Originally published by The Daily Caller on October 20, 2017.
No one thought tax reform would be easy. It was to be expected that as soon as a plan with any level of detail was announced, the special interests would line up to ensure that their carveouts were preserved. Since simplifying the tax code and eliminating loopholes are key objectives of reform, tax writers need to resist this pressure if there is any hope at all for a plan to make it through Congress. How they handle the misguided effort to preserve the state and local tax (SALT) deduction will likely demonstrate whether sufficient political courage exists to make tax reform a success.
To satisfy the requirements of budgetary rules, Congress needs to close enough loopholes (“base broadening” in Washington-speak) to at least partially offset proposed rate cuts. Without these offsets it will be impossible to pass tax reform through reconciliation, the process that will allow the Senate to bypass a certain Democratic filibuster and pass a tax reform package with just 50 votes (presuming support from V.P. Pence as the tie-breaker).
But it’s not just about the numbers. It is long past time to simplify the tax code. Not only does its excessive complexity impose high compliance costs on taxpayers, but the perception of widespread gaming of the system erodes public confidence in democratic political processes.
As the name implies, the SALT deduction allows some filers to reduce their federally taxable income based on taxes paid to their state or local governments. It benefits primarily wealthy taxpayers in high-tax states such as California, New York, and Illinois.
Aside from its narrow benefit to a select group of high-income taxpayers, what makes the deduction particularly troublesome is its perverse incentives.
State governments are partially kept in check by the ability of taxpayers to move to other states should tax burdens become excessive. Therefore, we see migration from high-tax states like California and New York to those with more reasonable tax burdens like Florida and Nevada. This tax competition partially combats the endless desire of politicians to tax and spend.
The SALT deduction undermines tax competition by effectively exporting part of their tax burden onto other parts of the country, which explains why over 100 state legislators from 34 states signed a letter calling for its elimination. The result is that states tax and spend more than they otherwise would.
Ending a distortionary loophole that encourages excessive growth of government and overwhelmingly benefits the wealthy is both good policy and good politics, which is why the wavering of some Republicans on the issue is incredibly distressing.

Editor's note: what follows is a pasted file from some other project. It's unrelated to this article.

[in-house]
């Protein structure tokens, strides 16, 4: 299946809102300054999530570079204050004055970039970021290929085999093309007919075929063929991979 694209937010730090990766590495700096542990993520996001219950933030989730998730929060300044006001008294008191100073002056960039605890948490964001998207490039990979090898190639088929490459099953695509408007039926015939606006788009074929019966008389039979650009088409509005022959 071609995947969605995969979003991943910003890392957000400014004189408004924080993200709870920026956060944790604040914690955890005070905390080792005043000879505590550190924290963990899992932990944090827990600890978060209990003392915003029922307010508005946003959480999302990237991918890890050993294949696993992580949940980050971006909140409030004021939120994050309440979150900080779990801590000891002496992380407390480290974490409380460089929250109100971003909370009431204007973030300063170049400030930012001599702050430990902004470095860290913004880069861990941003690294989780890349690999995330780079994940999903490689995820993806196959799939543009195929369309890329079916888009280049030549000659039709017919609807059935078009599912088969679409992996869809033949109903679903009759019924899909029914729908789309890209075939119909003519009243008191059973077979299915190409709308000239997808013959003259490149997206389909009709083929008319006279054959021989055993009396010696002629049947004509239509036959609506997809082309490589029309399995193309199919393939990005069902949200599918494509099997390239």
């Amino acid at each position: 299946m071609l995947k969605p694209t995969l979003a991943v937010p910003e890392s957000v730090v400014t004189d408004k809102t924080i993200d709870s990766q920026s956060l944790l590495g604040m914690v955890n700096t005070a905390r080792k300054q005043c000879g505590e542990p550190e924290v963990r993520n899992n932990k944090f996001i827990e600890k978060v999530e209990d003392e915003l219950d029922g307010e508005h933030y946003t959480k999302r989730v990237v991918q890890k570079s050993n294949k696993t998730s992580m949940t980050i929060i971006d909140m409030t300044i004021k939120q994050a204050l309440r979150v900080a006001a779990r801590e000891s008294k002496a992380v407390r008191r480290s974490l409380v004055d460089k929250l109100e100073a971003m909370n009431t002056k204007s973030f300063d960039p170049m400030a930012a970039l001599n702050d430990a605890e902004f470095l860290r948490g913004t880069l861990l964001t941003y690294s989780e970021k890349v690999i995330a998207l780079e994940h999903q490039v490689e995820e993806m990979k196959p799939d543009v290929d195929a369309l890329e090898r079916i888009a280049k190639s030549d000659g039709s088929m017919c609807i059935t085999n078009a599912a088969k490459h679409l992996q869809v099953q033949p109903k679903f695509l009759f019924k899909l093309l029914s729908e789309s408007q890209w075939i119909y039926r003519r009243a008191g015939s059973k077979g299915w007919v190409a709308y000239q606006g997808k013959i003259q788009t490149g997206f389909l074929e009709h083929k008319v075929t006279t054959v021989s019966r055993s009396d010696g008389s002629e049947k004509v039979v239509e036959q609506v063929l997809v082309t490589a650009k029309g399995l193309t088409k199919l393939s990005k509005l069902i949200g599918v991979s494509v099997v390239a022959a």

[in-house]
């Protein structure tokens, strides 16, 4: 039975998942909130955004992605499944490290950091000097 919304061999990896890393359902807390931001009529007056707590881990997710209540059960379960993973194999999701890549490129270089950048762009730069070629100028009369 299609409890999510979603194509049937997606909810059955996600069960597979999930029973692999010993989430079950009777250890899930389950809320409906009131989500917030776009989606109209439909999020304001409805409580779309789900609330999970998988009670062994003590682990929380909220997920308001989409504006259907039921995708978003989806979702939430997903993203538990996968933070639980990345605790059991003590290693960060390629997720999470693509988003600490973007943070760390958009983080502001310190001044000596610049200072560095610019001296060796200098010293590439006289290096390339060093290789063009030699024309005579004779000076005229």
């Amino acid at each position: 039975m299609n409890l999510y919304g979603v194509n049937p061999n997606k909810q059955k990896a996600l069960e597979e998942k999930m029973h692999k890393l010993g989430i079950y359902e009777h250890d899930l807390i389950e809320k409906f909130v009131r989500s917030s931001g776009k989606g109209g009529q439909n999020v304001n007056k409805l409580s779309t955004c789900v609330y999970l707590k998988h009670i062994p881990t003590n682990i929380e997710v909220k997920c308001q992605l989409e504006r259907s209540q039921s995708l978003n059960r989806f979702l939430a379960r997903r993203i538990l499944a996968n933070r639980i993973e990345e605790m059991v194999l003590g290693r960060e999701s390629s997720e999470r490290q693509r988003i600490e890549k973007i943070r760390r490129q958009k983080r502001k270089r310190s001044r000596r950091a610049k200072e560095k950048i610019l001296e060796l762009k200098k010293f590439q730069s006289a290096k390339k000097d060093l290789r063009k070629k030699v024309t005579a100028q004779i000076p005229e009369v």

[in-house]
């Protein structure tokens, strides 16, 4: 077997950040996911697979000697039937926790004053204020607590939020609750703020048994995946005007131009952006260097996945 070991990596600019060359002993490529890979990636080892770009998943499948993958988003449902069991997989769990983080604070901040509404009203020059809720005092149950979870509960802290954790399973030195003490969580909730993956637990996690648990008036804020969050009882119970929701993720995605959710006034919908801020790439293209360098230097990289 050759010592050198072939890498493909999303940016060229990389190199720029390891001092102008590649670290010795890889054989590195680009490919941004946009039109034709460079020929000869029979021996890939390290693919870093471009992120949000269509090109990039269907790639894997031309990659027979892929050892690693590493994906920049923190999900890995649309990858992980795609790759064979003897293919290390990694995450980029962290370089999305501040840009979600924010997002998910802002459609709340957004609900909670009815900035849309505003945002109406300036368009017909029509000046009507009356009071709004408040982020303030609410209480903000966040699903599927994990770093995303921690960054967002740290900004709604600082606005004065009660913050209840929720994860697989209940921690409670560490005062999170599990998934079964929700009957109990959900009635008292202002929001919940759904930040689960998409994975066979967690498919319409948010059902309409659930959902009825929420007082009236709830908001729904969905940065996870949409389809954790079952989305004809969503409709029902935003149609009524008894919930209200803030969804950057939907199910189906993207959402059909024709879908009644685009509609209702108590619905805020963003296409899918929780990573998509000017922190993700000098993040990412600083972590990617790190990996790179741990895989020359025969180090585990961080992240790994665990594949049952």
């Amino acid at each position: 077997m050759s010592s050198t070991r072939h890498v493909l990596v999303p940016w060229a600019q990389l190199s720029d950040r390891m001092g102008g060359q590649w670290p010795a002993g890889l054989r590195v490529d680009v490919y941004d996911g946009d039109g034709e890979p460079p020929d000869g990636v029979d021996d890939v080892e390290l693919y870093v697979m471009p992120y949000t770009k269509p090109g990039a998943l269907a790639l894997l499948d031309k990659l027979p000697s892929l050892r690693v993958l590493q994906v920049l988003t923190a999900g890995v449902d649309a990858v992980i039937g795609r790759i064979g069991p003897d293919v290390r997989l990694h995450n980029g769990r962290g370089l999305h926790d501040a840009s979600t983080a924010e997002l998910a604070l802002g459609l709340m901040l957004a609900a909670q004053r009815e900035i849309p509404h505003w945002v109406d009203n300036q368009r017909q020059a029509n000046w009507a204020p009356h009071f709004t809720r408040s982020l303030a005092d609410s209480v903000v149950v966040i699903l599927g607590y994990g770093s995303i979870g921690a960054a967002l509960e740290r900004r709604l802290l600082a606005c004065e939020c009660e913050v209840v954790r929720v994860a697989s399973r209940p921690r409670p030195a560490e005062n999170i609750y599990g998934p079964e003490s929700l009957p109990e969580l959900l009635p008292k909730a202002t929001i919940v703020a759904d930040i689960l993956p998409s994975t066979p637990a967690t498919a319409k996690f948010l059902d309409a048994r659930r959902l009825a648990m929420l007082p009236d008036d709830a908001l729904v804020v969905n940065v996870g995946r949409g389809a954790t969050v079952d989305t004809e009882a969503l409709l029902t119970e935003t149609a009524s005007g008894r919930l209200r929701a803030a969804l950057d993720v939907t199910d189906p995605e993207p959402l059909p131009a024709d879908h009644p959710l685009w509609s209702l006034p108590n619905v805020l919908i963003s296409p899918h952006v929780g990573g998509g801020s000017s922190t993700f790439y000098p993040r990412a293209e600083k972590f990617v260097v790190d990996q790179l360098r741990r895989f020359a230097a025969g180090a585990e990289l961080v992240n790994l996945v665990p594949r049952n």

States with the most taxpayers who benefit from SALT are primarily run by Democrats. And they like its incentives to grow government. It’s thus little surprise that they oppose the change.
It should be easy for Republicans to hammer Democrats as hypocrites given their usual reliance on tax warfare to oppose all attempts at fixing the tax code or providing much-needed relief to taxpayers. But with the SALT deduction, they are fighting to preserve a benefit for the wealthiest just so that blue states can continue to overtax.
Unfortunately, some Republicans find it impossible to get out of their own way. Rather than embrace an easy opportunity to do the right thing, Republican representatives from blue states are siding with Democrats to preserve the SALT deduction. While this might seem the politically prudent choice given their constituencies, by threatening the viability of tax reform they are serving only the interests of opposition Democrats.
There’s really no excuse for Republicans to let this issue divide them. For the relatively fewer low- and middle-income earners who itemize and make use of the deduction, the rest of the tax reform plan with its lower rates will more than make up for losing it. For the wealthiest, it’s high time that they bear the full cost for choosing to live in high-tax states and voting for politicians who do nothing but tax and spend. If Republicans can’t even agree on that then there’s little hope for closing any other loopholes, leaving their “tax reform” largely absent of any real reforms.